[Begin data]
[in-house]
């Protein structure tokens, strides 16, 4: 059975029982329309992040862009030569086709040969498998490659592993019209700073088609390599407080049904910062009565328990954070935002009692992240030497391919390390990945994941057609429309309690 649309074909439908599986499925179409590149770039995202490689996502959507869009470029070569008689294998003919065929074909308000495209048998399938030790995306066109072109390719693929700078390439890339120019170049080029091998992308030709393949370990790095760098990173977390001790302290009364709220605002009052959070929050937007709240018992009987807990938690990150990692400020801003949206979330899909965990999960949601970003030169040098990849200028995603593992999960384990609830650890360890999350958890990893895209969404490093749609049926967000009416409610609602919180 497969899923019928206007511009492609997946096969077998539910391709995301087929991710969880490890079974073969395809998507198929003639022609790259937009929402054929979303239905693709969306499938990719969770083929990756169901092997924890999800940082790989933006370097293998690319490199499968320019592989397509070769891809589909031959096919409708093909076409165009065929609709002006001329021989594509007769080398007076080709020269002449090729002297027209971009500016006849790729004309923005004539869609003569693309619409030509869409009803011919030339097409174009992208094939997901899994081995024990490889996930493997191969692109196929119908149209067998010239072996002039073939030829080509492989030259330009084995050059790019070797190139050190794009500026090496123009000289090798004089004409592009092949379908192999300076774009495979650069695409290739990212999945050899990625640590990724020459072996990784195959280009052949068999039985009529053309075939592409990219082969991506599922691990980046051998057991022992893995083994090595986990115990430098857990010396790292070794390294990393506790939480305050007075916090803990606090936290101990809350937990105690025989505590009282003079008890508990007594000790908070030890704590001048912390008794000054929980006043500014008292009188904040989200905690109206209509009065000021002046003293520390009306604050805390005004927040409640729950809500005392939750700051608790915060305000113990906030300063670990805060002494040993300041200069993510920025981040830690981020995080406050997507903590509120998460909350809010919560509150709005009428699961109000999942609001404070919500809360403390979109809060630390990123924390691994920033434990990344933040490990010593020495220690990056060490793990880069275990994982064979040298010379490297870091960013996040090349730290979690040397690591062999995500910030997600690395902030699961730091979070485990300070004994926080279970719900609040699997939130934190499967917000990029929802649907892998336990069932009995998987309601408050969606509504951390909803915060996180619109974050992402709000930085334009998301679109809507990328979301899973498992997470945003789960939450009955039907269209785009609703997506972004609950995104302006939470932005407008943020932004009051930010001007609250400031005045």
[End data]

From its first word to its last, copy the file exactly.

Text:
[in-house]
């Protein structure tokens, strides 16, 4: 059975029982329309992040862009030569086709040969498998490659592993019209700073088609390599407080049904910062009565328990954070935002009692992240030497391919390390990945994941057609429309309690 649309074909439908599986499925179409590149770039995202490689996502959507869009470029070569008689294998003919065929074909308000495209048998399938030790995306066109072109390719693929700078390439890339120019170049080029091998992308030709393949370990790095760098990173977390001790302290009364709220605002009052959070929050937007709240018992009987807990938690990150990692400020801003949206979330899909965990999960949601970003030169040098990849200028995603593992999960384990609830650890360890999350958890990893895209969404490093749609049926967000009416409610609602919180 497969899923019928206007511009492609997946096969077998539910391709995301087929991710969880490890079974073969395809998507198929003639022609790259937009929402054929979303239905693709969306499938990719969770083929990756169901092997924890999800940082790989933006370097293998690319490199499968320019592989397509070769891809589909031959096919409708093909076409165009065929609709002006001329021989594509007769080398007076080709020269002449090729002297027209971009500016006849790729004309923005004539869609003569693309619409030509869409009803011919030339097409174009992208094939997901899994081995024990490889996930493997191969692109196929119908149209067998010239072996002039073939030829080509492989030259330009084995050059790019070797190139050190794009500026090496123009000289090798004089004409592009092949379908192999300076774009495979650069695409290739990212999945050899990625640590990724020459072996990784195959280009052949068999039985009529053309075939592409990219082969991506599922691990980046051998057991022992893995083994090595986990115990430098857990010396790292070794390294990393506790939480305050007075916090803990606090936290101990809350937990105690025989505590009282003079008890508990007594000790908070030890704590001048912390008794000054929980006043500014008292009188904040989200905690109206209509009065000021002046003293520390009306604050805390005004927040409640729950809500005392939750700051608790915060305000113990906030300063670990805060002494040993300041200069993510920025981040830690981020995080406050997507903590509120998460909350809010919560509150709005009428699961109000999942609001404070919500809360403390979109809060630390990123924390691994920033434990990344933040490990010593020495220690990056060490793990880069275990994982064979040298010379490297870091960013996040090349730290979690040397690591062999995500910030997600690395902030699961730091979070485990300070004994926080279970719900609040699997939130934190499967917000990029929802649907892998336990069932009995998987309601408050969606509504951390909803915060996180619109974050992402709000930085334009998301679109809507990328979301899973498992997470945003789960939450009955039907269209785009609703997506972004609950995104302006939470932005407008943020932004009051930010001007609250400031005045």